Introduction: Easy Handmade Pumpkin Puree
Now that fall is here pumpkin flavored treats are everywhere - muffins, pancakes, smoothies, lattes, etc, etc! Instead of buying a can of pre-made pumpkin puree you can easily make your own. Once you have homemade pumpkin puree the baking and cooking options are endless! Toasting your own pumpkin seeds is a delicious bonus to making your own puree too.
Step 1: Ingredients and Supplies
All you need to make pumpkin puree is one (or more!) sugar pumpkin. Sugar pumpkins tend to be firmer, less stringy, and smaller than carving pumpkins. You don't want to use a carving pumpkin due to its stringiness.
The number of pumpkins you buy will all depend on how much puree you want to make. A rough estimate is that one small sugar pumpkin will make the equivalent amount of puree as a 15 oz can. I decided to use two sugar pumpkins so I could make multiple pumpkin dishes with the puree.
Things will be much easier in the pumpkin puree world if you have (or have access to) a sharp knife, a roasting (oven safe) pan, a spoon, and a blender or food processor.
Now is a great time to preheat your oven to 375°F.
Step 2: Cut the Pumpkin in Half
Before cutting your pumpkin, make sure you are using a sharp knife. Pumpkins and squash can be difficult to cut - having a sharp knife will make things easier and safer. Next, remove the stem if there is one. You can either twist it off with your hand or cut it off with a knife. Then, cut your pumpkin in half from top to bottom (not side to side).
Step 3: Scoop Out the Gunk
To scoop out the pumpkin guts, a metal spoon works great. I tried using a large serving spoon at first and soon realized it was too big. A regular metal spoon was perfect. It is important that you scoop out all of the seeds and 'bad gunk' (see photo). If you scrape too much you will start removing the 'good gunk' (see photo), or the meat of the pumpkin that will become puree.
Set the gunk aside if you want to take the extra steps to toast the seeds for tasty snacking. If you don't - toss that gunk in the compost. Or feed it to your chickens. Or if you have a parrot they might enjoy some pumpkin goop for a sweet treat.
Step 4: Steam in the Oven
Place your pumpkin(s) face down in the oven-safe pan. Pumpkins don't really have faces (not until they're jack-o-lanterns anyway) so make sure the inside of your pumpkin is down and the outer skin is facing up. Fill the pan with approximately 1/2" of water. Then cover the dish with foil and place in the oven, which should be preheated to 375°F.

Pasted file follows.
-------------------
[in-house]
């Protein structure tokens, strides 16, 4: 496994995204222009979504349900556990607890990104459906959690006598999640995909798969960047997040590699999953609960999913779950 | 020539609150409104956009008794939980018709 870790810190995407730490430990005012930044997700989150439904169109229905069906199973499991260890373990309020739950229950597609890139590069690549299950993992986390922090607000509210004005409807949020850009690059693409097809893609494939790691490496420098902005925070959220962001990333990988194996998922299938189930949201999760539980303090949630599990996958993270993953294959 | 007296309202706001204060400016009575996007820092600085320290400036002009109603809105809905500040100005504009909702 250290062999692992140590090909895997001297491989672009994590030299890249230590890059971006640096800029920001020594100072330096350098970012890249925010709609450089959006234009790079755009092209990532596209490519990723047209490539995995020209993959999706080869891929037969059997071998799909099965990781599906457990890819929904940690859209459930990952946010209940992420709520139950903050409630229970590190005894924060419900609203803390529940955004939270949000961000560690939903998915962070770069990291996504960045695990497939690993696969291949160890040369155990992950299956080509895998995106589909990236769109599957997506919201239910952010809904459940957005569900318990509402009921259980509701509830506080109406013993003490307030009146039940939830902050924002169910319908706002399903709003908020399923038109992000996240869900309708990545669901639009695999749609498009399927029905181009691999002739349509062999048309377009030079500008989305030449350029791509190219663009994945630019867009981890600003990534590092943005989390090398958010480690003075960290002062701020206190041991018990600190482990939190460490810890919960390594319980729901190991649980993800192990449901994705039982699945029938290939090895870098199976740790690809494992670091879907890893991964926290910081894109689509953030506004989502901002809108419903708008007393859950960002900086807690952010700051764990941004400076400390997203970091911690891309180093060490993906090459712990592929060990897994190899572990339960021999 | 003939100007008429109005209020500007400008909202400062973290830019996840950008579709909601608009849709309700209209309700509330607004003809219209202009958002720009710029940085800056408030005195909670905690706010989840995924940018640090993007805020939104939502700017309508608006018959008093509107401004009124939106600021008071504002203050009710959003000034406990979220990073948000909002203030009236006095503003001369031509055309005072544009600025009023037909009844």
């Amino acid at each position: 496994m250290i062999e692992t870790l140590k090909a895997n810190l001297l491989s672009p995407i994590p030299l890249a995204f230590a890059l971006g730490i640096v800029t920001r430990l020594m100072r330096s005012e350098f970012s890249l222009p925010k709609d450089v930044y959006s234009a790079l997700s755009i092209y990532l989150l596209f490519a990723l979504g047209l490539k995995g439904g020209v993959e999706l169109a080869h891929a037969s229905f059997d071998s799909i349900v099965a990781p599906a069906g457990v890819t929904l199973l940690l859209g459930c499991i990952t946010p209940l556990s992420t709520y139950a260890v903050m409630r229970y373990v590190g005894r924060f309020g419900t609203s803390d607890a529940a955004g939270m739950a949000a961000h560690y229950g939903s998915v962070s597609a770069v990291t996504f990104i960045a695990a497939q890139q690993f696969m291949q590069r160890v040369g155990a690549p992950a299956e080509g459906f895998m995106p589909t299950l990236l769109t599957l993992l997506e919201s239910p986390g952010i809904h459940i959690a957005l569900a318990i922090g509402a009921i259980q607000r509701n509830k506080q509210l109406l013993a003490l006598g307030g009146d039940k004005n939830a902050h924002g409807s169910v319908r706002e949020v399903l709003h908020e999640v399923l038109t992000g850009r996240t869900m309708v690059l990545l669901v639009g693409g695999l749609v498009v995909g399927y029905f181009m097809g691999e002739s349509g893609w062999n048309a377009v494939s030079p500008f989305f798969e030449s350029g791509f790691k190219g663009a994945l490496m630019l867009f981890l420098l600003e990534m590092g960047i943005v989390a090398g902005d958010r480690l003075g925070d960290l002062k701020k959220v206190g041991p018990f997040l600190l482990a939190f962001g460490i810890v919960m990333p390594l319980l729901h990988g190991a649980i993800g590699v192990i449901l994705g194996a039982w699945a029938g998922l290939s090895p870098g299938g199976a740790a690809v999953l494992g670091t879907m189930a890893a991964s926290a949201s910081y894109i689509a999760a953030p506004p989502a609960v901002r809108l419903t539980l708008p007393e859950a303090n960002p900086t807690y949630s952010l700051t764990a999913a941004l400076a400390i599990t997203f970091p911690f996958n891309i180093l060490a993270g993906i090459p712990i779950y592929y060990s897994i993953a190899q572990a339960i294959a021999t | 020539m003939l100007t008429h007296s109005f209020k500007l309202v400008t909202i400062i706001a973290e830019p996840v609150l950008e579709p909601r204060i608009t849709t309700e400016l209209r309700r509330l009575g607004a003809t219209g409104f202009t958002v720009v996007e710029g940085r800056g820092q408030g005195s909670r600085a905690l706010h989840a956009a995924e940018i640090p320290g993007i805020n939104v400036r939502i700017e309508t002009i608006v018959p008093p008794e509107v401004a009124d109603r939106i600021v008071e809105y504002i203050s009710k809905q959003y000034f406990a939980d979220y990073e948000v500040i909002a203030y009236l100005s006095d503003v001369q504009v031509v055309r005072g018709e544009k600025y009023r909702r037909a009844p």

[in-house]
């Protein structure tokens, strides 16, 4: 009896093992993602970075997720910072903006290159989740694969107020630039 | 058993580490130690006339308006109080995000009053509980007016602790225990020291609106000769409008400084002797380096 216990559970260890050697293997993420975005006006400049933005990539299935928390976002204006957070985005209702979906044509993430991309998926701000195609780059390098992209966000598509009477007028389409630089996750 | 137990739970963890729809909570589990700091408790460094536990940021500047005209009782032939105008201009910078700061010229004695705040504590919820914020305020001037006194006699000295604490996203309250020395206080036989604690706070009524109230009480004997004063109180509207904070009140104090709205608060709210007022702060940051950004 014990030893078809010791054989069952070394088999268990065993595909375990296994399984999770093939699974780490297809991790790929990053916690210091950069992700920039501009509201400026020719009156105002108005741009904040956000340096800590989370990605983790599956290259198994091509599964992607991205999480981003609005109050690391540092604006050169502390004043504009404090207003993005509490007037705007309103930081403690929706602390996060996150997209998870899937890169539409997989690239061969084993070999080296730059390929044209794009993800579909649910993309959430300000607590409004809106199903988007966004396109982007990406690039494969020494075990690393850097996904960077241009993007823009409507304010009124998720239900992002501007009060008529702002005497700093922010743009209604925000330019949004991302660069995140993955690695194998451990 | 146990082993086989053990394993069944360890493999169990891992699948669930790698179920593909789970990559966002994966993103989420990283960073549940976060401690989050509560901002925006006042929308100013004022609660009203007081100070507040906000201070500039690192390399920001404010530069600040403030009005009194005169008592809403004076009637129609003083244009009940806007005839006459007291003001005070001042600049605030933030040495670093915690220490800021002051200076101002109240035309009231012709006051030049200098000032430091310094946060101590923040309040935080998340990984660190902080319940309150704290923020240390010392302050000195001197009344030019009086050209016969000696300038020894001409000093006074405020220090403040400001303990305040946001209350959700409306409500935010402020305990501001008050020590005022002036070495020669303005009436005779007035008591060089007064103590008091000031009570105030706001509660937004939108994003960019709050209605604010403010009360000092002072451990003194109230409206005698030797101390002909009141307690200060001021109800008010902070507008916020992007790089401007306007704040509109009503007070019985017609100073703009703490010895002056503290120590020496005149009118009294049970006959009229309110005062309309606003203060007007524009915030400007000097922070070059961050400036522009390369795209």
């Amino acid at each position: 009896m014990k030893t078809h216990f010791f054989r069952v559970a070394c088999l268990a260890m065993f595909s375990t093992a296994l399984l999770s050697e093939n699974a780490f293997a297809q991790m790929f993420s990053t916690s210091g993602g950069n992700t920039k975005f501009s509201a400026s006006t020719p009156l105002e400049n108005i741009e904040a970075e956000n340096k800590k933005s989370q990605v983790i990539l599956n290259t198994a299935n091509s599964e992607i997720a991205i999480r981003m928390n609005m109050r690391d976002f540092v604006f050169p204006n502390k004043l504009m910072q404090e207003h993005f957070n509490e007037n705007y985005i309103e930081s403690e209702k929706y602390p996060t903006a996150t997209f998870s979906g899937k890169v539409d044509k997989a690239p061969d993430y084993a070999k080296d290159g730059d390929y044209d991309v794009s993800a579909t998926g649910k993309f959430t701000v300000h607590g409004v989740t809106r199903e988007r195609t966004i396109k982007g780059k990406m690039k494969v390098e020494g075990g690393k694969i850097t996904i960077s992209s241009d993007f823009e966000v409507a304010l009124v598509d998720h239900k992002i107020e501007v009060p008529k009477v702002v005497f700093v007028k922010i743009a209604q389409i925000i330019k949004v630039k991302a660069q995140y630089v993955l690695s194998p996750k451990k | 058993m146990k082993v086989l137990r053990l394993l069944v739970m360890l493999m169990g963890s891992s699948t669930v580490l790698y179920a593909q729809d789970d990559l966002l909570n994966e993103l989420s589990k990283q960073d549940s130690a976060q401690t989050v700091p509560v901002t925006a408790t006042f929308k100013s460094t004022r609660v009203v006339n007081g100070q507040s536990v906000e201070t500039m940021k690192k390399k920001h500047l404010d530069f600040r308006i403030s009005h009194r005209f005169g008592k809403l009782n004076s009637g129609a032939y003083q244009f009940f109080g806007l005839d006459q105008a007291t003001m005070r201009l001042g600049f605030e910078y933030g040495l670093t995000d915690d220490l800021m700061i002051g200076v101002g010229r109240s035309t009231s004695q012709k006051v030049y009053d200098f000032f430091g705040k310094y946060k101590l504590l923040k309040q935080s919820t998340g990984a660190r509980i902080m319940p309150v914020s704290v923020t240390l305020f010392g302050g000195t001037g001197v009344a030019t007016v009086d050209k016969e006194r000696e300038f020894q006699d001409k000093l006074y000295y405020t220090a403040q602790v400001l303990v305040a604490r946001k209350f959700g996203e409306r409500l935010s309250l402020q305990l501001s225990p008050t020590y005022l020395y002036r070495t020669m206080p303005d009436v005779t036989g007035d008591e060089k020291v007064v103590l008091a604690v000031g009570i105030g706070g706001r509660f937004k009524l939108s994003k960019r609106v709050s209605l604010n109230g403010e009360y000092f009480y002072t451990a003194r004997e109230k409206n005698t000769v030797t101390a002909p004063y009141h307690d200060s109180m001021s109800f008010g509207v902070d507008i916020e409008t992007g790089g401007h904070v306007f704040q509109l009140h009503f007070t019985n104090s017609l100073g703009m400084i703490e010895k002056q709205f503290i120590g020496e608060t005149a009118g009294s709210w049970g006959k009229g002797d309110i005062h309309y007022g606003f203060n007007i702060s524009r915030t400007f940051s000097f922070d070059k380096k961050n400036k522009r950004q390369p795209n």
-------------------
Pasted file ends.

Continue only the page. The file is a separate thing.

They can cook in the oven anywhere from 45 minutes to 1.5 hours. Set your timer to 45 minutes and check them. They are done when a fork easily slides through the outer skin and the meat of the pumpkin feels very soft. The outer skin will look a bit darker and shinier as well.
The two pumpkins I used took 1 hour.
Let the cooked pumpkins cool until they are easy to handle before you move onto the next step. 15 - 20 minutes should be sufficient.
Step 5: Scrape Out Cooked Pumpkin
Using a spoon, scrape out the cooked pumpkin. If the pumpkins are cooked enough, the meat of the pumpkin should pull away from the skin very easily. Discard the skin of the pumpkin (compost, chickens, parrot, etc.) and place the cooked pumpkin into a bowl or blender.
Step 6: Blend/Puree Cooked Pumpkin
Put the cooked pumpkin into the blender or mixer and let 'er rip! Because the pumpkin is relatively soft at this point, it shouldn't take too long. You will know you are done blending when the puree is free of chunks.
Now the pumpkin puree is complete and ready to use in whatever recipe you please!
Some of my favorites are pumpkin cinnamon rolls, pumpkin rice pudding, pumpkin pie, and pumpkin smoothies.
Step 7: Toast the Seeds (Optional)
Remove any gunk from the seeds. This can be very tedious. Once you are completely fed up with removing orange gunk from your pumpkin seeds, give them a good rinse in a strainer. Place them into a clean bowl and toss them with a little olive oil and salt. If you want to make a sweet snack I recommend adding some cinnamon and sugar. You don't need a lot of salt and make sure all the seeds are lightly coated with oil. You can always add more salt after toasting them.
Turn the oven down to 325°F and spread the seeds out on a baking sheet lined with foil. The foil simply makes cleaning the pan really easy. Bake for 10 minutes then stir the seeds and spread back out. Bake for another 10-15 minutes or until the seeds are a light golden brown.
The inside of the seed (pumpkin kernel) actually cooks faster than the outside. If you cook the seeds until the outside is dark brown the inside will be burnt and your seeds won't taste very good.
If you have the luxury of having two ovens, this is a great step to do while your pumpkin is cooking.
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